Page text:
Saturday, 30 September 2000
Filch by Angus Cerini, Sept 30, 2000
at The Diggers, North Melbourne Town Hall until October 8, 10pm
Reviewer: Kate Herbert
Filch is the fourth in a series of solo shows written and performed in vivid style by Angus Cerini.
Themes recur in Filch that were addressed in each of Cerini's previous projects: poverty, homelessness, disempowerment, urban decay, abuse, mental illness, male violence, political negligence and loneliness.
The form of the performance is now as important as the content. Cerini created this show with his mythical alter ego/director, Aardis von Vaarkenhausen.
He calls it "a physical extemporisation upon a brutal yet poetic spoken text." Cerini narrates the entire story as a voice over running throughout the performance.
On stage, Cerini presents the same story simultaneously, sometimes speaking or miming with the voice-over or physicalising, in an abstract form, the images of the narrative.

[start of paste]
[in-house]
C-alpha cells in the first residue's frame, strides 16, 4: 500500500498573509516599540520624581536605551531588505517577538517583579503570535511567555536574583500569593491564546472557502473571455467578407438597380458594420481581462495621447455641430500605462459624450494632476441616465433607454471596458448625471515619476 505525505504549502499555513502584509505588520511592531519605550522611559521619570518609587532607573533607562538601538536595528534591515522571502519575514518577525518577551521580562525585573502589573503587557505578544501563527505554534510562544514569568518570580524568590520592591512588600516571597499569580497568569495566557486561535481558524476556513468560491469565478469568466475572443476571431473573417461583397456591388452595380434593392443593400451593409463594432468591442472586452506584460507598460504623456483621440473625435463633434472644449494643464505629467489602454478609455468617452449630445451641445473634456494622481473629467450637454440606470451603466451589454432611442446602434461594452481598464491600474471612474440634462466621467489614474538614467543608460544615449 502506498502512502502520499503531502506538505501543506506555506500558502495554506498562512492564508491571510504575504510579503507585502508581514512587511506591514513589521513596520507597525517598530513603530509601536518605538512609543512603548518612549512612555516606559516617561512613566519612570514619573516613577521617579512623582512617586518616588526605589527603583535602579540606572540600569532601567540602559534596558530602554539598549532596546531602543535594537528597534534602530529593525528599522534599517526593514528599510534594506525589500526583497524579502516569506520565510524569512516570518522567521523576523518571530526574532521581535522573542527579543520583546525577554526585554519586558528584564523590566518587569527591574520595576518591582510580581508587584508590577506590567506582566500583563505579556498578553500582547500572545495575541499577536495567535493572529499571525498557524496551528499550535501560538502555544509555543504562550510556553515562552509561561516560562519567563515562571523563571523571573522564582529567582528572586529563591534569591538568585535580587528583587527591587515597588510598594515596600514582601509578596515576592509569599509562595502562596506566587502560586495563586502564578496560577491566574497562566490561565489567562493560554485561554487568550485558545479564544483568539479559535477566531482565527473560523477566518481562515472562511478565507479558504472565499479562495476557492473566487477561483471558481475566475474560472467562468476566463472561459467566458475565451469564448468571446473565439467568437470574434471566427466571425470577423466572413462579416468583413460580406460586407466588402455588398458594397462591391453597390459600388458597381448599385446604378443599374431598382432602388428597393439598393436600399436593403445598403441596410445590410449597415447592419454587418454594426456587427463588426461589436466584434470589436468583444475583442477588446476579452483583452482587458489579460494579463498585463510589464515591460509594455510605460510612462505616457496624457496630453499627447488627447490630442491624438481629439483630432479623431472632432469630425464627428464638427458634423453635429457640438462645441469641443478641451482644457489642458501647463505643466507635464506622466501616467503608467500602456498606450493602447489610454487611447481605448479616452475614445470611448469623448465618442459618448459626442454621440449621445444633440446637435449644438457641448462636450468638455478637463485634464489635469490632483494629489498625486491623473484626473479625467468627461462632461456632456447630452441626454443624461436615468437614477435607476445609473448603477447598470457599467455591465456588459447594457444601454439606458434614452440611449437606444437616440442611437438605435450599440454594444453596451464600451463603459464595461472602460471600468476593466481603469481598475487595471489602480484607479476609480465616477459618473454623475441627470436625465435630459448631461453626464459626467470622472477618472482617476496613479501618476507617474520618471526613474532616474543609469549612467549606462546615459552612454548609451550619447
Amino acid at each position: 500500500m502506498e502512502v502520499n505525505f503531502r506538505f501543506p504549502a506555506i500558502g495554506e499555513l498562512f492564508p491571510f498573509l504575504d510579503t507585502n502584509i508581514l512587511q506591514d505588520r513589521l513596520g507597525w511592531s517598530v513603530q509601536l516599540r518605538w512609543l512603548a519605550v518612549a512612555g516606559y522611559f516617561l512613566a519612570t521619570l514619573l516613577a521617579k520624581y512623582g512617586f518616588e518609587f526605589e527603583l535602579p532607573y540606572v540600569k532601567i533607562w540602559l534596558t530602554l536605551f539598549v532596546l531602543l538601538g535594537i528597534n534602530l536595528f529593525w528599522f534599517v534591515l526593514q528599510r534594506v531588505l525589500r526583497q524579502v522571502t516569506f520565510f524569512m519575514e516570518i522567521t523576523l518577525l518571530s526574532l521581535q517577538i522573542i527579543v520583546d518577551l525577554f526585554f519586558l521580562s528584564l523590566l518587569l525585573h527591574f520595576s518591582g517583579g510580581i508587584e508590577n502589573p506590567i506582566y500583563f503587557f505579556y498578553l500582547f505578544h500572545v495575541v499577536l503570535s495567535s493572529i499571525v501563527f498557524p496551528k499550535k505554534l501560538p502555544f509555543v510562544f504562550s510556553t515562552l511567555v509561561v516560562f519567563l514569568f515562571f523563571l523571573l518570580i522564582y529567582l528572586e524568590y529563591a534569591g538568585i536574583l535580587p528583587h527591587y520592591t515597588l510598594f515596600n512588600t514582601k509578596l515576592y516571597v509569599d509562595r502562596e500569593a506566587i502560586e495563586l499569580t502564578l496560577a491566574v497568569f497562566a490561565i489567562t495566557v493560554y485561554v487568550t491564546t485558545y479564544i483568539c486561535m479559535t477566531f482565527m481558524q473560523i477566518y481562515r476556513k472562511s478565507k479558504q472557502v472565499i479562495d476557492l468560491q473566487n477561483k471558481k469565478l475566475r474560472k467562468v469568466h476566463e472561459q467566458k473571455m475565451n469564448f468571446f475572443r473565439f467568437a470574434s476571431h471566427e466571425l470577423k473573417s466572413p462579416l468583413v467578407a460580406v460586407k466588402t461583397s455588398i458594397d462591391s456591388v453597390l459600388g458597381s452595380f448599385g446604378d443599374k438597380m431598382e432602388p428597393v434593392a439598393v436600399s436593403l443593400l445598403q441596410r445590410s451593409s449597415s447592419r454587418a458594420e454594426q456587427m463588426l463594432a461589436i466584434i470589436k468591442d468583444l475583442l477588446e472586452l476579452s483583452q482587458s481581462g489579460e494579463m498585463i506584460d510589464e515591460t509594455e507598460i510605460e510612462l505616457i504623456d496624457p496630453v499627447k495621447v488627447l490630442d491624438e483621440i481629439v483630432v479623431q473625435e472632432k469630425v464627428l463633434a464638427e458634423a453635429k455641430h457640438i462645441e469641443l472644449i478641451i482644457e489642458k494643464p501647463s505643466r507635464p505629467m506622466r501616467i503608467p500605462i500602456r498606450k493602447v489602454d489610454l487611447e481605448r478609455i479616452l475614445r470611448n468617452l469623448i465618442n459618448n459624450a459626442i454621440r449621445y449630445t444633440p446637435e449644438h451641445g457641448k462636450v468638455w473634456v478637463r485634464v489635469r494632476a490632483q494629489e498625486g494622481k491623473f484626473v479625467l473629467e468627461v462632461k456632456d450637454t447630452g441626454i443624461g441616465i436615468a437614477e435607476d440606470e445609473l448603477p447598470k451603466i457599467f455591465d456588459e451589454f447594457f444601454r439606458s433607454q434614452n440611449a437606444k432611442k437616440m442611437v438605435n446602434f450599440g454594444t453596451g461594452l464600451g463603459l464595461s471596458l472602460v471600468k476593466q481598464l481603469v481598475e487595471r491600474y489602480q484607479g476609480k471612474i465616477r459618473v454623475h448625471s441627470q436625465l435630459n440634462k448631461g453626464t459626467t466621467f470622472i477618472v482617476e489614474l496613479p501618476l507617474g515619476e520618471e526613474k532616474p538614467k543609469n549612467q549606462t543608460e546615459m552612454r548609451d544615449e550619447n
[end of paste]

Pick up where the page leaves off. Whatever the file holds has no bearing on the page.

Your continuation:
It is a fascinating style and a compelling performance from this multi-skilled artist. The entire showis accompnaied by evocative and unobtrusive recorded sound. (Darrell Jarrell , Dave Corbett)
There is a large serving of angst and existential pain in the tortured characters and poignant stories told in this piece.
The main voice is a homeless man, begging for a dollar so he can buy his frothy caffe latte from Julio's cafe. He wakes each day with a little patch of sun on his face to cheer him. He believes in love at first sight, falls for a tragic abused girl he calls Jenny.
He sees a street character called Monkey daily. He reads a story from the newspaper about an old man who is bitten by his own dog that, as a result, is put down.
There are scenes in a fetid gaol cell and there are memories of the main character as an 11 year old child who craves the company of his absent father.
The passion and commitment as well as the physical skill of this piece colour the stream of consciousness narration and make this a powerful 40 minutes in the Fringe Festival.
By Kate Herbert